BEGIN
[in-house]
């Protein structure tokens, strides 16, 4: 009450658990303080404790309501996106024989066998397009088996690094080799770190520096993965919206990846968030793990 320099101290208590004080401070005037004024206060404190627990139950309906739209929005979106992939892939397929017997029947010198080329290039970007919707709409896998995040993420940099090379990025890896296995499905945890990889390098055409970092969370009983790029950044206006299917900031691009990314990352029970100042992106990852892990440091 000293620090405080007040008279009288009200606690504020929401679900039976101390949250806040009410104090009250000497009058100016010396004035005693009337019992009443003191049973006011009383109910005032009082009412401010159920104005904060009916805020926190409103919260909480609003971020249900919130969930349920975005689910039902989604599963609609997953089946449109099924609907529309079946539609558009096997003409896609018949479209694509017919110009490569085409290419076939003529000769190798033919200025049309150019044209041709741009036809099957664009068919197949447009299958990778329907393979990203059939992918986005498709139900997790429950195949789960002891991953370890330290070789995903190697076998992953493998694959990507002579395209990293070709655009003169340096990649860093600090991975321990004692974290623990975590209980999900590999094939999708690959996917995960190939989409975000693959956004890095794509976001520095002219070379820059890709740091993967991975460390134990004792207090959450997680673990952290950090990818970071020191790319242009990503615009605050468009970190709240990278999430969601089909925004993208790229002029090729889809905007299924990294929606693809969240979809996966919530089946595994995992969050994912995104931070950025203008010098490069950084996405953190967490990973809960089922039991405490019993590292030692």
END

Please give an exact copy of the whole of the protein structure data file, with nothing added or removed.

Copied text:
[in-house]
């Protein structure tokens, strides 16, 4: 009450658990303080404790309501996106024989066998397009088996690094080799770190520096993965919206990846968030793990 320099101290208590004080401070005037004024206060404190627990139950309906739209929005979106992939892939397929017997029947010198080329290039970007919707709409896998995040993420940099090379990025890896296995499905945890990889390098055409970092969370009983790029950044206006299917900031691009990314990352029970100042992106990852892990440091 000293620090405080007040008279009288009200606690504020929401679900039976101390949250806040009410104090009250000497009058100016010396004035005693009337019992009443003191049973006011009383109910005032009082009412401010159920104005904060009916805020926190409103919260909480609003971020249900919130969930349920975005689910039902989604599963609609997953089946449109099924609907529309079946539609558009096997003409896609018949479209694509017919110009490569085409290419076939003529000769190798033919200025049309150019044209041709741009036809099957664009068919197949447009299958990778329907393979990203059939992918986005498709139900997790429950195949789960002891991953370890330290070789995903190697076998992953493998694959990507002579395209990293070709655009003169340096990649860093600090991975321990004692974290623990975590209980999900590999094939999708690959996917995960190939989409975000693959956004890095794509976001520095002219070379820059890709740091993967991975460390134990004792207090959450997680673990952290950090990818970071020191790319242009990503615009605050468009970190709240990278999430969601089909925004993208790229002029090729889809905007299924990294929606693809969240979809996966919530089946595994995992969050994912995104931070950025203008010098490069950084996405953190967490990973809960089922039991405490019993590292030692």